Re-engineered Dane Co. manure digester model for RNG production

Jan Shepel
Correspondent
Partners in a Middleton manure digester offered tours of the plant, including these large tanks where manure is heated and methane is collected. The plant has recently been retrofitted to produce renewable natural gas rather than electricity.

MIDDLETON – A new era for manure digesters was unveiled to the public last week at a large facility near Middleton. Dane County partnered with EnTech Solutions, Faith Technologies and Northern Biogas to repurpose a digester there to produce renewable natural gas.

The gas has been shipping out of the facility since January, but the partners decided to hold an event to highlight the sustainability and unique nature of the plant around Earth Day.

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The digester was originally designed to take manure from several nearby large dairy farms, add food waste, digest it all and then collect the gases from that waste stream in three large tanks with domes covering them. In the original concept, that gas was then run through two large motors to produce electricity which was sent on to the grid.

Today, the system has been retrofitted to eliminate the food waste from the process and instead of producing electricity, the facility was repurposed to produce compressed natural gas. Large truck-mounted tanks are used to take that natural gas and input it to pipelines through an access point at the Dane County Landfill site, where the county is also making natural gas.

The roof of the large solids building is covered with solar panels and two other solar fields are part of the property. On a sunny day, those solar grids produce nearly 2.8 megawatts of electricity.

The partners in the project held a ribbon-cutting event to introduce the concept to the public and to allow tours of the facility. Scott Romanesko, president of EnTech Solutions, said the changes that have been made at the Middleton site make it cleaner environmentally and the addition of those large arrays of solar panels make the whole process more sustainable.

“The more renewable energy that is used to product RNG (renewable natural gas), the more valuable the RNG is in the marketplace,” he said.

When Dane County partnered to build this facility, one of the goals was to keep phosphorus out of the Madison chain of lakes in an effort to reduce the algal blooms that diminish the recreational value of the lakes. Keeping that phosphorus out of the lakes is still part of the process. The solid waste at the end of the digestion process goes back to the farms who supply manure, so it can be used as fertilizer.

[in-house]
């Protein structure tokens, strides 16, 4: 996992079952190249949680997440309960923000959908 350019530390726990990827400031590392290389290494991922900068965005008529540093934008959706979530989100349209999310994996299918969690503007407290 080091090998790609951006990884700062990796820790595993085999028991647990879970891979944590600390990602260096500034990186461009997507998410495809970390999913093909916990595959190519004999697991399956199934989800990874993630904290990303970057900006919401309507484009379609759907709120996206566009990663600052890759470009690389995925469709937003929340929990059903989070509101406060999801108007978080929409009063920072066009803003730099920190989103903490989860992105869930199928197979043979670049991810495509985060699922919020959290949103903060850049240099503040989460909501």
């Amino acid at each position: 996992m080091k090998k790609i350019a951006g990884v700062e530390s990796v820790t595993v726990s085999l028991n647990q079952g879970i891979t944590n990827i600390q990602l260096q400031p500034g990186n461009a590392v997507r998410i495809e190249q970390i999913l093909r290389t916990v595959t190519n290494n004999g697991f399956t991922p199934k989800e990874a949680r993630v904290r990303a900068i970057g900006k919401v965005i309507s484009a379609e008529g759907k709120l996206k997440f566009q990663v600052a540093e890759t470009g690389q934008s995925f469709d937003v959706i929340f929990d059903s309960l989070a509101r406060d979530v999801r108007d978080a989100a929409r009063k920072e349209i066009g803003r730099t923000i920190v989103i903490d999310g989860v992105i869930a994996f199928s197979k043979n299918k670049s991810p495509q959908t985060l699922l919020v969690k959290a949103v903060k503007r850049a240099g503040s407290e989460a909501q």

“This is a holistic, sustainable project,” said Romansko.

The facility incorporated a nutrient concentration system that returns clean water to the region’s Yahara Watershed and reduces phosphorus runoff to nearby streams and lakes. In 2021, over 27 million gallons of manure was processed by the biodigester, removing more than 57,000 pounds of phosphorus from the watershed.

The digester was originally built in 2014 under a partnership between Dane County and Gunderson Lutheran. The Gunderson health care company’s interest was to reduce their carbon footprint through participation in sustainability projects like the digester.

County partnership critical

Now that the facility produces RNG, the partnership with Dane County has allowed the gas to be transported to the county’s landfill on the east side of Madison to get the gas into the interstate transmission pipeline. The RNG is eventually marketed to the transportation sector in California.

Experts at the ribbon-cutting event said the Middleton digester’s RNG is indistinguishable from the other forms of natural gas in the pipeline. They noted that RNG from cow manure can reduce greenhouse gas emissions (GHG) up to 400 percent when used to replace traditional fossil fuels.

They added that not all digesters would be able to get this kind of RNG into the system of pipelines because not all would have access to a gas inlet like the one made available by Dane County.

These three tank trucks are used by a new concept at the Middleton digester to haul renewable natural gas (RNG) to a pipeline inlet at the Dane County landfill, which is also producing RNG.